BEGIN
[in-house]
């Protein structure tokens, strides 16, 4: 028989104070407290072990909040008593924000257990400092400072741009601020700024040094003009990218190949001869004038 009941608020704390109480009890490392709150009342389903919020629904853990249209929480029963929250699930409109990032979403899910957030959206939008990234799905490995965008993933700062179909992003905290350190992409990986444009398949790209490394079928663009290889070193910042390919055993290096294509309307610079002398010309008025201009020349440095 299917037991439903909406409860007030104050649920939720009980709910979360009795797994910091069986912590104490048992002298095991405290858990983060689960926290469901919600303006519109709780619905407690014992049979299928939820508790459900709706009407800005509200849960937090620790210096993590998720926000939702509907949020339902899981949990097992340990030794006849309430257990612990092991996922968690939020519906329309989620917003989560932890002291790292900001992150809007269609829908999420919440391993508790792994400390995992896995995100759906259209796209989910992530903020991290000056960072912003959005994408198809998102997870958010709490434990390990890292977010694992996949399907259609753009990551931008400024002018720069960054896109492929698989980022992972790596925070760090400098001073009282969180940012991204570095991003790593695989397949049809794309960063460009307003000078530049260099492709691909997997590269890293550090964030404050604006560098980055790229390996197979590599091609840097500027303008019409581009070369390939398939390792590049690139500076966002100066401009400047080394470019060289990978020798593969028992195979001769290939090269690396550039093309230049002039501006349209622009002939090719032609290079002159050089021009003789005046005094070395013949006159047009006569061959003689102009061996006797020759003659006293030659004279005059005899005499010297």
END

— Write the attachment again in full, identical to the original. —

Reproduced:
[in-house]
């Protein structure tokens, strides 16, 4: 028989104070407290072990909040008593924000257990400092400072741009601020700024040094003009990218190949001869004038 009941608020704390109480009890490392709150009342389903919020629904853990249209929480029963929250699930409109990032979403899910957030959206939008990234799905490995965008993933700062179909992003905290350190992409990986444009398949790209490394079928663009290889070193910042390919055993290096294509309307610079002398010309008025201009020349440095 299917037991439903909406409860007030104050649920939720009980709910979360009795797994910091069986912590104490048992002298095991405290858990983060689960926290469901919600303006519109709780619905407690014992049979299928939820508790459900709706009407800005509200849960937090620790210096993590998720926000939702509907949020339902899981949990097992340990030794006849309430257990612990092991996922968690939020519906329309989620917003989560932890002291790292900001992150809007269609829908999420919440391993508790792994400390995992896995995100759906259209796209989910992530903020991290000056960072912003959005994408198809998102997870958010709490434990390990890292977010694992996949399907259609753009990551931008400024002018720069960054896109492929698989980022992972790596925070760090400098001073009282969180940012991204570095991003790593695989397949049809794309960063460009307003000078530049260099492709691909997997590269890293550090964030404050604006560098980055790229390996197979590599091609840097500027303008019409581009070369390939398939390792590049690139500076966002100066401009400047080394470019060289990978020798593969028992195979001769290939090269690396550039093309230049002039501006349209622009002939090719032609290079002159050089021009003789005046005094070395013949006159047009006569061959003689102009061996006797020759003659006293030659004279005059005899005499010297």